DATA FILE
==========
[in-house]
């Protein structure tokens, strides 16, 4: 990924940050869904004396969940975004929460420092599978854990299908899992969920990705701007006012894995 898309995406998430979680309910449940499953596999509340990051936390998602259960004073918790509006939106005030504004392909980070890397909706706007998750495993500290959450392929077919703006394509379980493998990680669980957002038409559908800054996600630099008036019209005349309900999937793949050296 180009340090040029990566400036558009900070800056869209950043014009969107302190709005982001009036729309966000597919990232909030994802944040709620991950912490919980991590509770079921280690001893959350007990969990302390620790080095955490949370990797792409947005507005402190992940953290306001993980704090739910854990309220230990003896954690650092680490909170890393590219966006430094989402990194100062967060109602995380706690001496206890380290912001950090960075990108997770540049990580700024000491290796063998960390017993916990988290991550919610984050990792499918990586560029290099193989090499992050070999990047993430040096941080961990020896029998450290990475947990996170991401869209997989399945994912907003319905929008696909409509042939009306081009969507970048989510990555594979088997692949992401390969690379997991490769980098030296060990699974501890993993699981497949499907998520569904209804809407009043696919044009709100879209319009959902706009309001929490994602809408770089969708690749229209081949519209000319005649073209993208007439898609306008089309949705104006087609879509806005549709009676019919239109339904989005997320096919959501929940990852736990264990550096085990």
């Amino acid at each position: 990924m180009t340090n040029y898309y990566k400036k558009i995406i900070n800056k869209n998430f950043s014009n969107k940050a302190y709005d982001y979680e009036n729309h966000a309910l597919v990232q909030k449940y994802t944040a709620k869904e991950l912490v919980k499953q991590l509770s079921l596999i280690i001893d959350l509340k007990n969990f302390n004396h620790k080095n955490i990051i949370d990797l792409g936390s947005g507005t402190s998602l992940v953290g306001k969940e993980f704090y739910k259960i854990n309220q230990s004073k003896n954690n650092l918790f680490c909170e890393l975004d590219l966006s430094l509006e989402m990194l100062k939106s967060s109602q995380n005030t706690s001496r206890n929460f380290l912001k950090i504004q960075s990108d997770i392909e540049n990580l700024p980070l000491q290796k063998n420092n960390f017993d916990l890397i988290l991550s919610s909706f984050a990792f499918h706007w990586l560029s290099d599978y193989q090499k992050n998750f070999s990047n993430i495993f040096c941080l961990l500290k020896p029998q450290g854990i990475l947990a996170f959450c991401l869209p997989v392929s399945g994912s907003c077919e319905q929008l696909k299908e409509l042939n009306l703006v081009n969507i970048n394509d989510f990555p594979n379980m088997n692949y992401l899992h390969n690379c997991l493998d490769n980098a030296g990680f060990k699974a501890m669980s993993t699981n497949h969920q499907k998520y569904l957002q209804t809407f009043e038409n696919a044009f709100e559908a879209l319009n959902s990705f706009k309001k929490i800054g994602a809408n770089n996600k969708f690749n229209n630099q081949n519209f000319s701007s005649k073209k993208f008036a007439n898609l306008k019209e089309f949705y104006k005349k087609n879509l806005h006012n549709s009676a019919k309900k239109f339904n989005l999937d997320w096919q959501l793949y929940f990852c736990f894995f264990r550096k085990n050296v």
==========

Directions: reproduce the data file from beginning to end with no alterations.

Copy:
[in-house]
């Protein structure tokens, strides 16, 4: 990924940050869904004396969940975004929460420092599978854990299908899992969920990705701007006012894995 898309995406998430979680309910449940499953596999509340990051936390998602259960004073918790509006939106005030504004392909980070890397909706706007998750495993500290959450392929077919703006394509379980493998990680669980957002038409559908800054996600630099008036019209005349309900999937793949050296 180009340090040029990566400036558009900070800056869209950043014009969107302190709005982001009036729309966000597919990232909030994802944040709620991950912490919980991590509770079921280690001893959350007990969990302390620790080095955490949370990797792409947005507005402190992940953290306001993980704090739910854990309220230990003896954690650092680490909170890393590219966006430094989402990194100062967060109602995380706690001496206890380290912001950090960075990108997770540049990580700024000491290796063998960390017993916990988290991550919610984050990792499918990586560029290099193989090499992050070999990047993430040096941080961990020896029998450290990475947990996170991401869209997989399945994912907003319905929008696909409509042939009306081009969507970048989510990555594979088997692949992401390969690379997991490769980098030296060990699974501890993993699981497949499907998520569904209804809407009043696919044009709100879209319009959902706009309001929490994602809408770089969708690749229209081949519209000319005649073209993208007439898609306008089309949705104006087609879509806005549709009676019919239109339904989005997320096919959501929940990852736990264990550096085990």
């Amino acid at each position: 990924m180009t340090n040029y898309y990566k400036k558009i995406i900070n800056k869209n998430f950043s014009n969107k940050a302190y709005d982001y979680e009036n729309h966000a309910l597919v990232q909030k449940y994802t944040a709620k869904e991950l912490v919980k499953q991590l509770s079921l596999i280690i001893d959350l509340k007990n969990f302390n004396h620790k080095n955490i990051i949370d990797l792409g936390s947005g507005t402190s998602l992940v953290g306001k969940e993980f704090y739910k259960i854990n309220q230990s004073k003896n954690n650092l918790f680490c909170e890393l975004d590219l966006s430094l509006e989402m990194l100062k939106s967060s109602q995380n005030t706690s001496r206890n929460f380290l912001k950090i504004q960075s990108d997770i392909e540049n990580l700024p980070l000491q290796k063998n420092n960390f017993d916990l890397i988290l991550s919610s909706f984050a990792f499918h706007w990586l560029s290099d599978y193989q090499k992050n998750f070999s990047n993430i495993f040096c941080l961990l500290k020896p029998q450290g854990i990475l947990a996170f959450c991401l869209p997989v392929s399945g994912s907003c077919e319905q929008l696909k299908e409509l042939n009306l703006v081009n969507i970048n394509d989510f990555p594979n379980m088997n692949y992401l899992h390969n690379c997991l493998d490769n980098a030296g990680f060990k699974a501890m669980s993993t699981n497949h969920q499907k998520y569904l957002q209804t809407f009043e038409n696919a044009f709100e559908a879209l319009n959902s990705f706009k309001k929490i800054g994602a809408n770089n996600k969708f690749n229209n630099q081949n519209f000319s701007s005649k073209k993208f008036a007439n898609l306008k019209e089309f949705y104006k005349k087609n879509l806005h006012n549709s009676a019919k309900k239109f339904n989005l999937d997320w096919q959501l793949y929940f990852c736990f894995f264990r550096k085990n050296v």